By MELISSA MEEHAN
SIX months before the start of World War I, 3000 citizen soldiers arrived in Lilydale for combat training.
Now 100 years later, a celebration of their time here will be celebrated at the Lillydale Lake on Sunday 9 February.
The celebration will be marked with a plaque and storyboard sign at the lake, and will be one of the first celebrations of the centenary of Anzac Day in the Yarra Ranges area.
A Federal Government grant of $5200 to go towards the celebration has been announced exclusively to the Mail by Casey MP Tony Smith.
“It is an extraordinary episode in our local history,” Mr Smith said.
“And it is the first of many grants to commemorate the centenary of Anzac Day in our area.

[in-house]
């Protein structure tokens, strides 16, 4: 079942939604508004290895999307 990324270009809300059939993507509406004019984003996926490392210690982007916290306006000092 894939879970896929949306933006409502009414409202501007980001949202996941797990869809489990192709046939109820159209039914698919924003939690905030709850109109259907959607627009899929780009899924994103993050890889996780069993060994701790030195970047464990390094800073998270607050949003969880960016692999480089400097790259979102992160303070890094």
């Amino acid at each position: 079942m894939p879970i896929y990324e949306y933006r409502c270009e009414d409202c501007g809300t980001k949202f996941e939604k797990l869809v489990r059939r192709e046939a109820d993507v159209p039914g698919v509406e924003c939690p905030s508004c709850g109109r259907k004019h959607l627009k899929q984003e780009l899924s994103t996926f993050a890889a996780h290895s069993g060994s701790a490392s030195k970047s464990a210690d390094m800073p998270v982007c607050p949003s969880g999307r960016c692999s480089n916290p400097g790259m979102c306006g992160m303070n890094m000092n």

“The unveiling of the plaque and storyboard will mark the start of the important centenary commemorations and raise awareness of how Lilydale was involved.”
The 3000 soldiers came together on land, where Lillydale Lake is now, for training including company and battalion drills, musketry practice and a mock battle at Mount Mary near Coldstream.
Many of those who attended the training camp as officers and soldiers later went on to be well known and successful in their military careers.
Major General Sir John Monash was one of those men, and often spoke of his time at Lilydale.
It is believed to be the most important event in his pre-war military career.
Between 2014 and 2018 Australia will commemorate the Anzac Centenary, marking 100 years since our nation’s involvement in World War I.
The Anzac Centenary is a milestone of special significance to all Australians.
The World War I helped define Australians as a people and Australia as a nation.
The Anzac Centenary will remember not only the original Anzacs who served at Gallipoli and the Western Front, but commemorate more than a century of service by Australian servicemen and women.
For more on local celebrations see page 3.